Delights Behind The Woodhaven Gate

FOREST PARK, NYC The Woodhaven Express children's train rideI should have been grocery shopping but instead, detoured to the park on a beautiful, clear Sunday.

FOREST PARK, NYC CarouselForest Park, in the middle of New York’s largest borough, is  a 500-acre woodland with playgrounds, trails and horses.  At the Woodhaven Gate entrance (one of many for this huge park) the only horses were part of the beautiful carousel, the centerpiece of the tiny Amusement Village. This carousel is originally from Massachusetts and dates back to the beginning of the 20th century, replacing the previous one which was destroyed in a fire in 1966.  It’s a gentle ride, as are all the amusements in the village.

The games weren’t operational the day I visited but since there were only a couple of them, and nobody standing in my way, I was able to admire their retro-ness.

In back of the village is the Forest Park Greenhouse. The houses are not open to the public but I was impressed that, minutes from my home, these buildings provide all the foliage for parks in two entire counties.  According to an NYC Parks spokesperson, “Every year the greenhouse grows around 200,000 herbaceous plants (annuals and perennials) from seeds, plugs, liners, bare-root plants, and cuttings. Gardeners use these plants beautify the parks, playgrounds, beaches, and pools throughout Queens and Brooklyn.”

FOREST PARK, NYC George Seuffert BandshellClose to the carousel is the  George Suffert Bandshell, which I discovered by accident years ago. During the warmer weather it hosts free concerts but on the day I visited, skateboarders enjoyed the smooth paths as their friend photographed them.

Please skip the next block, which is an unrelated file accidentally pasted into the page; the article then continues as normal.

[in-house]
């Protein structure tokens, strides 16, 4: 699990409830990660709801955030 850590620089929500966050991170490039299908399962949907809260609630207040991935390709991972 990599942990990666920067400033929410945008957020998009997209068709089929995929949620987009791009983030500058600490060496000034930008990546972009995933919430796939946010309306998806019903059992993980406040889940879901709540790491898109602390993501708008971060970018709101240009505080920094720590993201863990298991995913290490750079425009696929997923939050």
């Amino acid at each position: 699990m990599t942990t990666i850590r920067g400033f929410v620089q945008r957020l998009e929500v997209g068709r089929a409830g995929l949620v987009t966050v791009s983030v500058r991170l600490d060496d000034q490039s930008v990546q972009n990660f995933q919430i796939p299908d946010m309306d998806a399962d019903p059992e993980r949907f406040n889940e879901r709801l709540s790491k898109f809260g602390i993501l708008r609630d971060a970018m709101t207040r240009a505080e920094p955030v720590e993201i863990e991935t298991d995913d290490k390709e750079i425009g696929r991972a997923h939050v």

Across the road from the bandshell is the entrance to the PFC Laurence Strack Memorial  Pond, a kettle pond formed some 20,000 years ago by a receding glacier. (I mentioned another local kettle pond here: )

FOREST PARK, NYC Undulationg path to Laurence Strack Memorial PondAn undulating, paved path led down to the pond. The dirt path surrounding the pond was muddy from recent rain but that just added to the sense of “we are not in New York City.” It was quiet, maybe because of the slight descent. Few people were there, just a family with their dog and some guy fishing on the other side. There were no discarded booze and soda bottles, pretty much no trash at all. Then again, as I’ve said before, New York City does value its parks.

It’s amazing that although I grew up mostly in Queens, I rarely ventured west to where I am now. Sometimes it’s still an adventure.

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